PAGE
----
The world's view of happiness
A popular quotation on happiness among the humanists comes from the nineteenth-century American agnostic Robert Ingersoll. “Happiness is the only good,” Ingersoll said. “The time to be happy is now. The place to be happy is here. The way to be happy is to make others so” (see Jacoby 2013: 97).
From the article Forget Happiness:
When you say to yourself, “I want to be happy,” you are telling yourself that you are not happy, and you start looking for something that will make you feel happy. You go to a movie, go shopping, hang out with friends, buy a new jacket, computer, or jewelry, read a good book or explore a new hobby, all in the effort to feel happy. The harder you try to be happy, the more you reinforce that belief that you are not happy. You can try to ignore it, but the belief is still there.
Even in close relationships, spending time with a friend, even while helping others or doing other good works, if your attention is on what you are feeling, on what you are getting out of it, then you see these relationships as transactions. Because your focus is on how you are feeling, consciously or unconsciously you are putting yourself first and others second.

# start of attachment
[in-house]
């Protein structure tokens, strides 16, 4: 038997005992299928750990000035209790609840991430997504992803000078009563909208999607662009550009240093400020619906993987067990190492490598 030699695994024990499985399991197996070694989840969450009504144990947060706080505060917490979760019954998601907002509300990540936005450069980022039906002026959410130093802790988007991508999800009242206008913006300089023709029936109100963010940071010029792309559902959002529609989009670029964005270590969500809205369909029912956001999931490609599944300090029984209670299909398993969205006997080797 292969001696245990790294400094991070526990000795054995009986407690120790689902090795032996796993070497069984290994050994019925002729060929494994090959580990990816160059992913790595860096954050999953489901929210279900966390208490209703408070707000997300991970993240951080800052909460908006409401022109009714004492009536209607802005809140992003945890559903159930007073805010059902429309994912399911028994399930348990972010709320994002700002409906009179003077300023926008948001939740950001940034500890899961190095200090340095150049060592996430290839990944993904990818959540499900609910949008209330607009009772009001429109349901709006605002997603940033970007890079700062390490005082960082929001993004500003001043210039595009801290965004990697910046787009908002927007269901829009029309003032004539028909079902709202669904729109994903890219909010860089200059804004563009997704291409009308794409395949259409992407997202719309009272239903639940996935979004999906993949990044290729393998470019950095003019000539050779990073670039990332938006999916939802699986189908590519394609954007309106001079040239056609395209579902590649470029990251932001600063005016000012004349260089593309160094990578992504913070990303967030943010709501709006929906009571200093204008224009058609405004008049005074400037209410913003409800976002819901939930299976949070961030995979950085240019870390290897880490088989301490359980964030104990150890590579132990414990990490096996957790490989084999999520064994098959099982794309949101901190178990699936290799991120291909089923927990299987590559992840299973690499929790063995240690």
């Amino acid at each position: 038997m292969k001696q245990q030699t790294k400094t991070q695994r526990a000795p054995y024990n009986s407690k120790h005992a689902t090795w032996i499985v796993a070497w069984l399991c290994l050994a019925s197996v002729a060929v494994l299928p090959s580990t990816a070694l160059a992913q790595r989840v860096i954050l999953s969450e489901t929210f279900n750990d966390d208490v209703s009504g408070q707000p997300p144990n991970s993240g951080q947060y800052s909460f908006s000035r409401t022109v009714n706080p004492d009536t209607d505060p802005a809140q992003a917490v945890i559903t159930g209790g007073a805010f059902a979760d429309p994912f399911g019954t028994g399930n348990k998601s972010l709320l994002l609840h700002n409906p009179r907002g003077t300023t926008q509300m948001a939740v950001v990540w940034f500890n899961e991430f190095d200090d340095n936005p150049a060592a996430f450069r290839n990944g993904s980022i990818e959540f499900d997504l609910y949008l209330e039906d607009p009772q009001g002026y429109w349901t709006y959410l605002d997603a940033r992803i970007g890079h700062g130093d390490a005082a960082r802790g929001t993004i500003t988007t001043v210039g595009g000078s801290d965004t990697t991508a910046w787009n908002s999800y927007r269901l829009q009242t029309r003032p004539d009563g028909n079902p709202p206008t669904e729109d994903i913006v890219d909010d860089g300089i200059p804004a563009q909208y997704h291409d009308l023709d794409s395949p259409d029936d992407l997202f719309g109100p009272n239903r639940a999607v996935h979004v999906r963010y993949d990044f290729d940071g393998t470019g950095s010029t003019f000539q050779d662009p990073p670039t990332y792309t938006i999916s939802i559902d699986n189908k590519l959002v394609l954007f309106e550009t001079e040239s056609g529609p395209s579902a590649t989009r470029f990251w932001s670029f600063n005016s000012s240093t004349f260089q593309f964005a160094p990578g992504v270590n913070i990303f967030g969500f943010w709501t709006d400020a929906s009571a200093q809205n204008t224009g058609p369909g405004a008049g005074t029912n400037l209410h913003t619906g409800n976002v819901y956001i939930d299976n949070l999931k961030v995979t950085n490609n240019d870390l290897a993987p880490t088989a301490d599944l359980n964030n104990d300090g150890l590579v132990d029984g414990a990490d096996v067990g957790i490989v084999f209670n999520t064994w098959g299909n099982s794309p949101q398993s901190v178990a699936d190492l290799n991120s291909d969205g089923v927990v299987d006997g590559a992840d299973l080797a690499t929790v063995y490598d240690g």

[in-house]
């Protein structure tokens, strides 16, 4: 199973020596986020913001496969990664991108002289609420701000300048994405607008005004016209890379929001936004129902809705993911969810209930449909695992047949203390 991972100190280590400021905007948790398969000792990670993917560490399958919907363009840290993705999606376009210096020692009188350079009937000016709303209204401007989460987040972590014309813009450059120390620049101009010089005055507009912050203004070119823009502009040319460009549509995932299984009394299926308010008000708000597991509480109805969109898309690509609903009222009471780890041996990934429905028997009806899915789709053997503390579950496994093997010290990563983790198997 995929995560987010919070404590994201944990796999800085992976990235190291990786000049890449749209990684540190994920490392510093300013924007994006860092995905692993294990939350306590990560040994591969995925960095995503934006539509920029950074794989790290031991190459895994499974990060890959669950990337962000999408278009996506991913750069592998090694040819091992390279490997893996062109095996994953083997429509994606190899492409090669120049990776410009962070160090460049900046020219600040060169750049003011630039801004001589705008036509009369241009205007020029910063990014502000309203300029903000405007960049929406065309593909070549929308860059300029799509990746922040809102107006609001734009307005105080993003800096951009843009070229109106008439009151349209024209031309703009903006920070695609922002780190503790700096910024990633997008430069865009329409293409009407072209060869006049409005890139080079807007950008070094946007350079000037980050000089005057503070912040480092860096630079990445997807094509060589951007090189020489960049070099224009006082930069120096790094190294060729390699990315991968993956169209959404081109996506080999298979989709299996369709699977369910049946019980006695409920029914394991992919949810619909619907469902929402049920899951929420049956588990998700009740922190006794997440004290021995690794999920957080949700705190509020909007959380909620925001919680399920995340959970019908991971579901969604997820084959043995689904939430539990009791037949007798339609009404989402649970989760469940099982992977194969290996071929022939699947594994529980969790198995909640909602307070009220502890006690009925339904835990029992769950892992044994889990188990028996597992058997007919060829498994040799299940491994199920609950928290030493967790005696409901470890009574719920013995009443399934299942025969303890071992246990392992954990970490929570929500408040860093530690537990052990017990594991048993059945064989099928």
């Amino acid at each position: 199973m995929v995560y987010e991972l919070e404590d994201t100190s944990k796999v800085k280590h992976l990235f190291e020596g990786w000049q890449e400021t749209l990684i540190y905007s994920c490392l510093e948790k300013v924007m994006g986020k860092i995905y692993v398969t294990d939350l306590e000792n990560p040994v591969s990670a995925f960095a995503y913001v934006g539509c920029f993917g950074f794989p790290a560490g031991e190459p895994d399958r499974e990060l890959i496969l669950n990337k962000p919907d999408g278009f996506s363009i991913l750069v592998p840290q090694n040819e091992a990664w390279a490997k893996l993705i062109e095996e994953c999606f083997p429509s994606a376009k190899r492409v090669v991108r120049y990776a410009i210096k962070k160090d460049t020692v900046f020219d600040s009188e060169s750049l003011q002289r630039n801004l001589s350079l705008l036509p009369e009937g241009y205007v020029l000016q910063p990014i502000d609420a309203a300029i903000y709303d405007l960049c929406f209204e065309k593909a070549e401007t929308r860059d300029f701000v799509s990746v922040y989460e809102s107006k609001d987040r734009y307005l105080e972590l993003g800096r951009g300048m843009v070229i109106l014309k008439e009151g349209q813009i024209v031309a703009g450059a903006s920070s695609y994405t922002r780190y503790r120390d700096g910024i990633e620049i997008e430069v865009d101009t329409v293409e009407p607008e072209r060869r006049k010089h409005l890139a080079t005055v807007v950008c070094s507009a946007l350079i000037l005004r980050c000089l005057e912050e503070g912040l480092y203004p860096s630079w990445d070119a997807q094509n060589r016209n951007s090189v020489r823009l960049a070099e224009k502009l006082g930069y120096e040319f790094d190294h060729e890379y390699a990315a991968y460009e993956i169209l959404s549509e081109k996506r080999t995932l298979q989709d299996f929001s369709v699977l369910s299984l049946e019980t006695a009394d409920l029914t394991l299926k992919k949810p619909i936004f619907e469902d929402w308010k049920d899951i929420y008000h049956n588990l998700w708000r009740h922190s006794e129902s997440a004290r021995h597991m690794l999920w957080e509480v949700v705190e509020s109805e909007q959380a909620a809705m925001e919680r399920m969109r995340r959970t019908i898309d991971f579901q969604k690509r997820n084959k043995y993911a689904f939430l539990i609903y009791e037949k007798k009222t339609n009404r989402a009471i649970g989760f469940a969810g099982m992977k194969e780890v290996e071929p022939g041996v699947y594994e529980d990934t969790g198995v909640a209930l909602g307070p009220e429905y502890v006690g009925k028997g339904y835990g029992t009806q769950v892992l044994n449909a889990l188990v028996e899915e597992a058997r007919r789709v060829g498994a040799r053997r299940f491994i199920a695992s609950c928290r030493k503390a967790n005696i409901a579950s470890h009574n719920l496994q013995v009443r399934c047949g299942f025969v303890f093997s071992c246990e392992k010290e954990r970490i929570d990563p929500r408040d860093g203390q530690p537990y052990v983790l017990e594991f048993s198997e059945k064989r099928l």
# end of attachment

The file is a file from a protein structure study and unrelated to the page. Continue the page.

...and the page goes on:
This approach disconnects you from life, from the totality of your world. Inevitably, you end up feeling shortchanged in your relationships with your family, with your friends, and in your work. Those imbalances ripple out and affect everyone around you and beyond. The transactional mindset of self-interest is the problem of the modern world.
From the article The Stoics on Happiness:
- Practice Misfortune – Practice poverty, eat less, sleep in a tent, etc. If you’re always comfortable you’ll fear that comfort will be taken away.
- Turn the Obstacle Upside Down – If someone is unkind toward you, practice patience and understanding. If someone you love dies, practice fortitude.
- All is Ephemeral – Remember our passions are ephemeral and our achievements are trivial.
- The View from Above – Remember how small you are in the big scheme of things.
- Meditate on Your Mortality – You could leave life today. Let that guide what you do and say.
- Differentiate Between What You Can and Cannot Control – No amount of rage will change the weather or the traffic. But you can reject anger and rage.
- Keep a Journal – Remind yourself and reflect upon what you’ve learned each day.
- Practice Negative Visualization – If we prepare for the worst our inner peace will more likely remain when we encounter setbacks.
- Love of Fate – Happiness isn’t getting what you want but wanting what you get. Treat all you encounter as something to be embraced.
And a summary on happiness:
a) Don’t Suppress Emotions, Control Them
b) Control What You Can, Ignore What You Can’t Control, and Do Your Best
c) Love for All
d) Virtue is Happiness